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See detailRaltegravir with optimized background therapy for resistant HIV-1 infection.
Steigbigel, Roy T; Cooper, David A; Kumar, Princy N et al

in New England Journal of Medicine [=NEJM] (2008), 359(4), 339-54

BACKGROUND: Raltegravir (MK-0518) is an inhibitor of human immunodeficiency virus type 1 (HIV-1) integrase active against HIV-1 susceptible or resistant to older antiretroviral drugs. METHODS: We ... [more ▼]

BACKGROUND: Raltegravir (MK-0518) is an inhibitor of human immunodeficiency virus type 1 (HIV-1) integrase active against HIV-1 susceptible or resistant to older antiretroviral drugs. METHODS: We conducted two identical trials in different geographic regions to evaluate the safety and efficacy of raltegravir, as compared with placebo, in combination with optimized background therapy, in patients infected with HIV-1 that has triple-class drug resistance in whom antiretroviral therapy had failed. Patients were randomly assigned to raltegravir or placebo in a 2:1 ratio. RESULTS: In the combined studies, 699 of 703 randomized patients (462 and 237 in the raltegravir and placebo groups, respectively) received the study drug. Seventeen of the 699 patients (2.4%) discontinued the study before week 16. Discontinuation was related to the study treatment in 13 of these 17 patients: 7 of the 462 raltegravir recipients (1.5%) and 6 of the 237 placebo recipients (2.5%). The results of the two studies were consistent. At week 16, counting noncompletion as treatment failure, 355 of 458 raltegravir recipients (77.5%) had HIV-1 RNA levels below 400 copies per milliliter, as compared with 99 of 236 placebo recipients (41.9%, P<0.001). Suppression of HIV-1 RNA to a level below 50 copies per milliliter was achieved at week 16 in 61.8% of the raltegravir recipients, as compared with 34.7% of placebo recipients, and at week 48 in 62.1% as compared with 32.9% (P<0.001 for both comparisons). Without adjustment for the length of follow-up, cancers were detected in 3.5% of raltegravir recipients and in 1.7% of placebo recipients. The overall frequencies of drug-related adverse events were similar in the raltegravir and placebo groups. CONCLUSIONS: In HIV-infected patients with limited treatment options, raltegravir plus optimized background therapy provided better viral suppression than optimized background therapy alone for at least 48 weeks. (ClinicalTrials.gov numbers, NCT00293267 and NCT00293254.) [less ▲]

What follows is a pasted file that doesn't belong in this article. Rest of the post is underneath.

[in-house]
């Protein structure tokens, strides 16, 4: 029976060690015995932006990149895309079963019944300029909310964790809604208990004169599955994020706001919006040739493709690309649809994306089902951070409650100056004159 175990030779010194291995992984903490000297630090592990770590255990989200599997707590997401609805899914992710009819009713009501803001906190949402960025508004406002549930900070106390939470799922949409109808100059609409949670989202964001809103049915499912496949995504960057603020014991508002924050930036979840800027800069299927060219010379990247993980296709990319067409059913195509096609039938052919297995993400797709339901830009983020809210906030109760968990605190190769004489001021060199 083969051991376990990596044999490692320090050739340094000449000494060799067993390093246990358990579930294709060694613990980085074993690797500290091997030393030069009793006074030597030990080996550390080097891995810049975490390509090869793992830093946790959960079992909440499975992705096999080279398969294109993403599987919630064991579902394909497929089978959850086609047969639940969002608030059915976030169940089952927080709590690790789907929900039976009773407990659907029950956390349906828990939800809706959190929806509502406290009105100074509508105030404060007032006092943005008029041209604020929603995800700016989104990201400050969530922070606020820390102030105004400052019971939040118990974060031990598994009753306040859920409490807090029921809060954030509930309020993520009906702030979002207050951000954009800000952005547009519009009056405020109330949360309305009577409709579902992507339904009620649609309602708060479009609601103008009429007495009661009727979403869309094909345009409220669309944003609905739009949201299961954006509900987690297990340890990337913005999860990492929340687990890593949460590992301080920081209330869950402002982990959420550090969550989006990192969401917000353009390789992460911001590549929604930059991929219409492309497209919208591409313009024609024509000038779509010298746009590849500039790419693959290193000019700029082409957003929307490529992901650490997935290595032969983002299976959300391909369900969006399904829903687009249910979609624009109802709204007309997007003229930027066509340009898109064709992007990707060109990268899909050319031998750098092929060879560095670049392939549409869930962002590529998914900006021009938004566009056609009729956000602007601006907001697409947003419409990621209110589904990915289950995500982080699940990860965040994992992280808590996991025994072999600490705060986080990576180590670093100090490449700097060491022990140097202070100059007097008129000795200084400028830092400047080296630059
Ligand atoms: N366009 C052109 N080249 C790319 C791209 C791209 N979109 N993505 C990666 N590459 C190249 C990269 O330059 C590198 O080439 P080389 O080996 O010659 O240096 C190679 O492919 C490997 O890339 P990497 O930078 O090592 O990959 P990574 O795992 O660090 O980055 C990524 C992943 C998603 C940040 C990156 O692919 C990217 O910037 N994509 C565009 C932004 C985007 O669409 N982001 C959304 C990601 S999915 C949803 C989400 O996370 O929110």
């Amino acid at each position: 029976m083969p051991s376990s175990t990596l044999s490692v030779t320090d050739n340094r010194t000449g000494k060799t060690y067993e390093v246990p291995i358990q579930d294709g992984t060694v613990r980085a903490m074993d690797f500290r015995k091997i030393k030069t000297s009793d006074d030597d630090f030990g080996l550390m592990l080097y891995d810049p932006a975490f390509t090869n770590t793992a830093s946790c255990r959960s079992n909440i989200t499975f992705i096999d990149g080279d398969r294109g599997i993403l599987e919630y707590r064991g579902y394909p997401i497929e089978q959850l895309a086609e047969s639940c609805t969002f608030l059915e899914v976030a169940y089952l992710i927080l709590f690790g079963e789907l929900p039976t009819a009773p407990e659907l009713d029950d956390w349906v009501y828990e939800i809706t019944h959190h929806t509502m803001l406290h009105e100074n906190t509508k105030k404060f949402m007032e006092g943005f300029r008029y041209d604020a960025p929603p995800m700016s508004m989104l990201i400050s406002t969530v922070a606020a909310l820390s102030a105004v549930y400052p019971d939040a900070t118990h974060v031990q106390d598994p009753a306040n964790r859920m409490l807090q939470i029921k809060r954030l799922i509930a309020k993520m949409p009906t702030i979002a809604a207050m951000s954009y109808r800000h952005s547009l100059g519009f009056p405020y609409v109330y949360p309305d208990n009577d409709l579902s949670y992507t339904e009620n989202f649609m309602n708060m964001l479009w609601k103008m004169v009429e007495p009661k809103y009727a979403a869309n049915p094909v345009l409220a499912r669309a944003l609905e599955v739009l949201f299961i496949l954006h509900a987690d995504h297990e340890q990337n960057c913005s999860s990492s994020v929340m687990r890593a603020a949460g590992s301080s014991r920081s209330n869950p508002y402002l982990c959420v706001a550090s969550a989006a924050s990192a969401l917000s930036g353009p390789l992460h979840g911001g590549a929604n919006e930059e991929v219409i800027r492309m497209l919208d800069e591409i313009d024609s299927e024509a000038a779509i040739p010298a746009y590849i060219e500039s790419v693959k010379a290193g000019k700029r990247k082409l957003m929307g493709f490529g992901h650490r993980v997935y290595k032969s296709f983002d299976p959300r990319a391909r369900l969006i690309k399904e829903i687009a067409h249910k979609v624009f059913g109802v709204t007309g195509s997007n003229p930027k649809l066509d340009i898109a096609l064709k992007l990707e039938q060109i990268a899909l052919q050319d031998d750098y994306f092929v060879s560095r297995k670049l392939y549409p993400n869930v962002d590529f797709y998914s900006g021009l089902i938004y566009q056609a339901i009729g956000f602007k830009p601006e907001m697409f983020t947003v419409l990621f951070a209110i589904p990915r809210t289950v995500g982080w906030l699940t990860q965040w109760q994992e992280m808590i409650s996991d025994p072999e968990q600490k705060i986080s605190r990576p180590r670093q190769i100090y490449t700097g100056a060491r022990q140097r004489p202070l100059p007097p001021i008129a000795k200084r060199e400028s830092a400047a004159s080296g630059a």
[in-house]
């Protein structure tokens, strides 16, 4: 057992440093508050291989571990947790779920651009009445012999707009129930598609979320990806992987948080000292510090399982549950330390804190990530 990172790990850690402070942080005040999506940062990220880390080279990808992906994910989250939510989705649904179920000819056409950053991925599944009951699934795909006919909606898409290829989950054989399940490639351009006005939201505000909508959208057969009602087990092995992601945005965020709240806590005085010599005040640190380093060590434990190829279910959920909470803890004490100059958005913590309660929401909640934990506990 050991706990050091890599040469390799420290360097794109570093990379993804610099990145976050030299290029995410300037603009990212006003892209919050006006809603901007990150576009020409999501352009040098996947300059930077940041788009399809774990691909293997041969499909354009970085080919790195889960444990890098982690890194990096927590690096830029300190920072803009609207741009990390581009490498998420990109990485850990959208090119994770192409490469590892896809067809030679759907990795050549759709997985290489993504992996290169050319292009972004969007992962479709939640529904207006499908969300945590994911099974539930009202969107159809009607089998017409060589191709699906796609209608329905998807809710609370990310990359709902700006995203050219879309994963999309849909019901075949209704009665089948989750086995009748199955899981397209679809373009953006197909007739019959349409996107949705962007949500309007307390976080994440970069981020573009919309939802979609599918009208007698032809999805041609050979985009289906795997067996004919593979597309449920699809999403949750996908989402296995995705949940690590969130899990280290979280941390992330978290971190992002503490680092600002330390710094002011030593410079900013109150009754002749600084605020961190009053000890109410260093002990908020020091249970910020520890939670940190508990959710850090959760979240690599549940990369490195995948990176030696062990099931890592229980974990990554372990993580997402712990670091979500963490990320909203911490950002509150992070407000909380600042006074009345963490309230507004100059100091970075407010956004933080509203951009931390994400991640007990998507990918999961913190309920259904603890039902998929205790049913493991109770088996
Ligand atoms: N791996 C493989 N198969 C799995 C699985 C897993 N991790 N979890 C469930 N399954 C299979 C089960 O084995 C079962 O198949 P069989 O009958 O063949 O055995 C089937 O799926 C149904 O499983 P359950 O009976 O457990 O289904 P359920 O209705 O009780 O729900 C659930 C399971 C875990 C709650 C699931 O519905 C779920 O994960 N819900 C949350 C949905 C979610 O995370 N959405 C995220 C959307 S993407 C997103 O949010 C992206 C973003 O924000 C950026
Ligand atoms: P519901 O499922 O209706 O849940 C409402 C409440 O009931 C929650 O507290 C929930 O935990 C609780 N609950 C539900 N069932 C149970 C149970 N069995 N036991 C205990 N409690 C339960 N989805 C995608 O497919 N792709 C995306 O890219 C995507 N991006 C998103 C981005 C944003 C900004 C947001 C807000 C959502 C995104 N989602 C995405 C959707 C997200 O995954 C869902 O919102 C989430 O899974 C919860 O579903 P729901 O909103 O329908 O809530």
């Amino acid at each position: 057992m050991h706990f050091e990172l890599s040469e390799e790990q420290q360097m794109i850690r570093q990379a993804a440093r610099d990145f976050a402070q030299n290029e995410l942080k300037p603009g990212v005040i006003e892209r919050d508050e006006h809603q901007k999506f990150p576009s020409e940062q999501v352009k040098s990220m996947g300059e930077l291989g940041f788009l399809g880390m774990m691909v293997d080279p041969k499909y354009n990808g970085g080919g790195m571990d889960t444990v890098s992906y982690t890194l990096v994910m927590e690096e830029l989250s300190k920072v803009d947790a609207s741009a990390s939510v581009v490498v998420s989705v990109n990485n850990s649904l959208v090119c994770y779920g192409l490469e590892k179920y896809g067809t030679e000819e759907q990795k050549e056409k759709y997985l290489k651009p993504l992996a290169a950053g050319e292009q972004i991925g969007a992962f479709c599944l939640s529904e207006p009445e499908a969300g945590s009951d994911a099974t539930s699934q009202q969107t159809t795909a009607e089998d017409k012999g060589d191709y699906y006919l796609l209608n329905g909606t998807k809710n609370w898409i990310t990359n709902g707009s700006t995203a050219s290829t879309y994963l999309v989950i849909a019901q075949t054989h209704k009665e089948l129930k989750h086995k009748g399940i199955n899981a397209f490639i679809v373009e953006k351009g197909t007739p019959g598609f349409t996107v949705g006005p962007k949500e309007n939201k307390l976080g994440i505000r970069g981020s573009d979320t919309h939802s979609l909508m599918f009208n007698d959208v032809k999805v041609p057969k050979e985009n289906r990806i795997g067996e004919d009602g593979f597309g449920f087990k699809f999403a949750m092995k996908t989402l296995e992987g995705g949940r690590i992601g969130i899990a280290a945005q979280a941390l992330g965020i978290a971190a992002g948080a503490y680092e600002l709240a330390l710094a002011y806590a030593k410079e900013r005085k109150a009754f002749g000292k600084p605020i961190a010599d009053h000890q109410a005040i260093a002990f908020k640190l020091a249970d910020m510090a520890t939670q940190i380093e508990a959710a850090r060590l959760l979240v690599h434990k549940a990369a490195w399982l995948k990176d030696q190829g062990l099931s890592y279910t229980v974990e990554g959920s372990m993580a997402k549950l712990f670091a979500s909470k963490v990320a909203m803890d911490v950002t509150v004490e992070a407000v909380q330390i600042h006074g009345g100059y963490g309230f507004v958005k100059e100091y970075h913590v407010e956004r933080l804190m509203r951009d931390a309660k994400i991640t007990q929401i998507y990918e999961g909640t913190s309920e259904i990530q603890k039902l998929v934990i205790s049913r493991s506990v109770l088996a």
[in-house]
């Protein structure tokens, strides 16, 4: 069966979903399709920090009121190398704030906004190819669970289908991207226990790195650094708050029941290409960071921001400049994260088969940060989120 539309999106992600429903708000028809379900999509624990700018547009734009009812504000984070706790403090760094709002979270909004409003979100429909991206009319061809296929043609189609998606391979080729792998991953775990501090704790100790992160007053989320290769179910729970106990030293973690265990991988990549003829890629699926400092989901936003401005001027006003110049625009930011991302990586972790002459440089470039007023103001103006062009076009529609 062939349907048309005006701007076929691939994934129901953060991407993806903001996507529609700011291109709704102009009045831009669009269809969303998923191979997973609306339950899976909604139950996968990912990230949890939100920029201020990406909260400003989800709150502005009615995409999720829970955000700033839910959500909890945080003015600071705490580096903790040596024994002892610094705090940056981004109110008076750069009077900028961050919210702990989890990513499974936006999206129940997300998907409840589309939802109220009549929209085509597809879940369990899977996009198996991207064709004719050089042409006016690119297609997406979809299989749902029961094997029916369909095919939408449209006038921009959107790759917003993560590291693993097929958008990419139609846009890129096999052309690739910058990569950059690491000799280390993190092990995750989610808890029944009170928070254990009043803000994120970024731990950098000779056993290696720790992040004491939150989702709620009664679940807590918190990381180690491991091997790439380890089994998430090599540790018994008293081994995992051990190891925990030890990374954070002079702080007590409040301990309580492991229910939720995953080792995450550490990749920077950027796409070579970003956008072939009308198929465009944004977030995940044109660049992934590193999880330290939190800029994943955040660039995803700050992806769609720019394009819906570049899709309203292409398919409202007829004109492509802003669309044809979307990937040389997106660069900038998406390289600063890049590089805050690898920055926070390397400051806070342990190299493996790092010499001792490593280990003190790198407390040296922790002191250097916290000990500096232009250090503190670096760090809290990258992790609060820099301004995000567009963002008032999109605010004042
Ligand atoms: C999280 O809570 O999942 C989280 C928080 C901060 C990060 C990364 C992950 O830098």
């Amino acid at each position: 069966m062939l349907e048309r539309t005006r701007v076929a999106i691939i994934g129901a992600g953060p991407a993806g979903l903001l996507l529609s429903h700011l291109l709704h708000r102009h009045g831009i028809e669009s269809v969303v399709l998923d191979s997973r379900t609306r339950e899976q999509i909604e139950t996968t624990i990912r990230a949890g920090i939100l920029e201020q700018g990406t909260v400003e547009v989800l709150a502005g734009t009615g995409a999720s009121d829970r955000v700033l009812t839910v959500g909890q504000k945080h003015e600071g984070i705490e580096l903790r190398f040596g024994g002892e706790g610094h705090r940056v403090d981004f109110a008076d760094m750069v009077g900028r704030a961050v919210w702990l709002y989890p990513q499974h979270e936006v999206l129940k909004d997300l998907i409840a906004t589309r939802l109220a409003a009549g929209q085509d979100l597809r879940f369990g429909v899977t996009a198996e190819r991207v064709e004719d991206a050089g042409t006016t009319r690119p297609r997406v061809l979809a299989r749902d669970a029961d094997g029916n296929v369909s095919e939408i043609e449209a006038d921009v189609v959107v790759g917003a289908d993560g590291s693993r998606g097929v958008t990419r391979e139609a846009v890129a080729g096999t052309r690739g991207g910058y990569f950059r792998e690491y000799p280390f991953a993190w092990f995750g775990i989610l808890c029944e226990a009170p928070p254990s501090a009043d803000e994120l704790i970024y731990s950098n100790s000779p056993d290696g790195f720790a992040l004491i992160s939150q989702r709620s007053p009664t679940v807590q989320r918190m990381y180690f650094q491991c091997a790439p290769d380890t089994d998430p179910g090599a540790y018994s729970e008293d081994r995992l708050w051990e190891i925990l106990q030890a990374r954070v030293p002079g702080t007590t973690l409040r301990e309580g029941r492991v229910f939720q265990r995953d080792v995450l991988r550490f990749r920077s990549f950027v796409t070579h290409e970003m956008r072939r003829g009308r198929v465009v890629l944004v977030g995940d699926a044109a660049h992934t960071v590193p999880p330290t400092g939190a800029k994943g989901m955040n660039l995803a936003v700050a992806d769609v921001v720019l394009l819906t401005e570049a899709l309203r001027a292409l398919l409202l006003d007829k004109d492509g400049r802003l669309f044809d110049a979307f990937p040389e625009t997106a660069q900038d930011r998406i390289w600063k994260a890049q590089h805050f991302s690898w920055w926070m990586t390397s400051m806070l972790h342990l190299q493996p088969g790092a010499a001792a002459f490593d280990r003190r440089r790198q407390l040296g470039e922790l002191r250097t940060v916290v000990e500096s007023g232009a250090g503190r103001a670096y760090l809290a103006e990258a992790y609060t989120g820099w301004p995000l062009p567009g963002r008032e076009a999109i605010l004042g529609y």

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See detailReport of a case of Streptococcus agalactiae mycotic aneurysm and review of the literature.
Chandrikakumari, Kavitha; Giot, Jean-Baptiste ULg; de Leval, Laurence ULg et al

in International Journal of Surgical Pathology (2008), 16(3), 314-9

A unique case of mycotic aneurysm of the abdominal aorta caused by Streptococcus agalactiae in an afebrile patient presenting with abdominal pain is described. Although this bacterium is associated with a ... [more ▼]

A unique case of mycotic aneurysm of the abdominal aorta caused by Streptococcus agalactiae in an afebrile patient presenting with abdominal pain is described. Although this bacterium is associated with a variety of infections in human beings, aortitis is uncommon. Chronic alcoholism and diabetes mellitus are the 2 major predisposing conditions for group B Streptococci infection and both were present in this case. The abdominal pain and elevated inflammatory markers in the absence of fever were elusive in presentation; however, the diagnosis of mycotic aneurysm was established by abdominal computed tomography scan. The patient was treated successfully by resection of the diseased aorta and aortic allograft replacement. Culture of the excised tissue grew Streptococcus agalactiae sensitive to penicillin G and (other commonly tested antibiotics) fluoroquinolones. A prolonged course of moxifloxacin (for 6 months) was administered due to the persistence of elevated inflammatory markers and was remarkably well tolerated. Sixteen months after stopping the antibiotics, the patient is doing well, and the control imaging studies are satisfactory. [less ▲]

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See detailMajor clinical outcomes in antiretroviral therapy (ART)-naive participants and in those not receiving ART at baseline in the SMART study.
Emery, Sean; Neuhaus, Jacqueline A; Phillips, Andrew N et al

in Journal of Infectious Diseases (2008), 197(8), 1133-44

BACKGROUND: The SMART study randomized 5,472 human immunodeficiency virus (HIV)-infected patients with CD4+ cell counts >350 cells/microL to intermittent antiretroviral therapy (ART; the drug conservation ... [more ▼]